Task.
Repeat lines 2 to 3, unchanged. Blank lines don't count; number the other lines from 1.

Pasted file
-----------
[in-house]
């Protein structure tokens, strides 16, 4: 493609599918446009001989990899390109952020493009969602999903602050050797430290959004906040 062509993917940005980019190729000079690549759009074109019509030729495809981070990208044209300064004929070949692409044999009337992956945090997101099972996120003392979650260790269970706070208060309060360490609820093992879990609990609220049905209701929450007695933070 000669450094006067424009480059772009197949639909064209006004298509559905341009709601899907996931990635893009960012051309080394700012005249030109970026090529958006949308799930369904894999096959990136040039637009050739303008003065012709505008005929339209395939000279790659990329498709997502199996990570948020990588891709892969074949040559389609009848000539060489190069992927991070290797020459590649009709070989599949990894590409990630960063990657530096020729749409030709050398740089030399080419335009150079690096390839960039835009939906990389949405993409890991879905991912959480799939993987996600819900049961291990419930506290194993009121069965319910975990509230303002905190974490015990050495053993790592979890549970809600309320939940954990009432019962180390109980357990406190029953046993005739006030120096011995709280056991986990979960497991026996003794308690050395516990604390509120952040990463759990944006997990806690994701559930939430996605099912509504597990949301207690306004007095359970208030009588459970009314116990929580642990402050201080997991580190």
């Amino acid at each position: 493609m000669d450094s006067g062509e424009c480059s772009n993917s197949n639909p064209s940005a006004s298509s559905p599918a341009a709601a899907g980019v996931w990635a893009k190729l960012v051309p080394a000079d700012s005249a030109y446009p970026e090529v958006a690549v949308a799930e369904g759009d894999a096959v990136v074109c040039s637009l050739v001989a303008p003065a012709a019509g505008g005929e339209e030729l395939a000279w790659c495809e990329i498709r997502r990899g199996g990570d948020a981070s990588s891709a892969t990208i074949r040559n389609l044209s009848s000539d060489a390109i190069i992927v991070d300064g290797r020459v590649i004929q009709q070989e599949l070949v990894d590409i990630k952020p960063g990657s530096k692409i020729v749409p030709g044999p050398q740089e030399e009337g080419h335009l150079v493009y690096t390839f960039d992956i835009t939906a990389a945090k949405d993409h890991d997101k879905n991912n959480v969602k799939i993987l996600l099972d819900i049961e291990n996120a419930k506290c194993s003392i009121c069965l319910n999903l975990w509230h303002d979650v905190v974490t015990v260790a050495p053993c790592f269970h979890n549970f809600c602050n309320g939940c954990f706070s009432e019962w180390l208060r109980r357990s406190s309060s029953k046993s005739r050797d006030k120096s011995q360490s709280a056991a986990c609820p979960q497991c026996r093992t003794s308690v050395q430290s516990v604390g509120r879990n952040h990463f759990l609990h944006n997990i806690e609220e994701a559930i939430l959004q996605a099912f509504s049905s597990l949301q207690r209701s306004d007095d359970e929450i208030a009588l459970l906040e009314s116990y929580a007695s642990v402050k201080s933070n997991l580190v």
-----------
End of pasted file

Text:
């Protein structure tokens, strides 16, 4: 493609599918446009001989990899390109952020493009969602999903602050050797430290959004906040 062509993917940005980019190729000079690549759009074109019509030729495809981070990208044209300064004929070949692409044999009337992956945090997101099972996120003392979650260790269970706070208060309060360490609820093992879990609990609220049905209701929450007695933070 000669450094006067424009480059772009197949639909064209006004298509559905341009709601899907996931990635893009960012051309080394700012005249030109970026090529958006949308799930369904894999096959990136040039637009050739303008003065012709505008005929339209395939000279790659990329498709997502199996990570948020990588891709892969074949040559389609009848000539060489190069992927991070290797020459590649009709070989599949990894590409990630960063990657530096020729749409030709050398740089030399080419335009150079690096390839960039835009939906990389949405993409890991879905991912959480799939993987996600819900049961291990419930506290194993009121069965319910975990509230303002905190974490015990050495053993790592979890549970809600309320939940954990009432019962180390109980357990406190029953046993005739006030120096011995709280056991986990979960497991026996003794308690050395516990604390509120952040990463759990944006997990806690994701559930939430996605099912509504597990949301207690306004007095359970208030009588459970009314116990929580642990402050201080997991580190």
């Amino acid at each position: 493609m000669d450094s006067g062509e424009c480059s772009n993917s197949n639909p064209s940005a006004s298509s559905p599918a341009a709601a899907g980019v996931w990635a893009k190729l960012v051309p080394a000079d700012s005249a030109y446009p970026e090529v958006a690549v949308a799930e369904g759009d894999a096959v990136v074109c040039s637009l050739v001989a303008p003065a012709a019509g505008g005929e339209e030729l395939a000279w790659c495809e990329i498709r997502r990899g199996g990570d948020a981070s990588s891709a892969t990208i074949r040559n389609l044209s009848s000539d060489a390109i190069i992927v991070d300064g290797r020459v590649i004929q009709q070989e599949l070949v990894d590409i990630k952020p960063g990657s530096k692409i020729v749409p030709g044999p050398q740089e030399e009337g080419h335009l150079v493009y690096t390839f960039d992956i835009t939906a990389a945090k949405d993409h890991d997101k879905n991912n959480v969602k799939i993987l996600l099972d819900i049961e291990n996120a419930k506290c194993s003392i009121c069965l319910n999903l975990w509230h303002d979650v905190v974490t015990v260790a050495p053993c790592f269970h979890n549970f809600c602050n309320g939940c954990f706070s009432e019962w180390l208060r109980r357990s406190s309060s029953k046993s005739r050797d006030k120096s011995q360490s709280a056991a986990c609820p979960q497991c026996r093992t003794s308690v050395q430290s516990v604390g509120r879990n952040h990463f759990l609990h944006n997990i806690e609220e994701a559930i939430l959004q996605a099912f509504s049905s597990l949301q207690r209701s306004d007095d359970e929450i208030a009588l459970l906040e009314s116990y929580a007695s642990v402050k201080s933070n997991l580190v």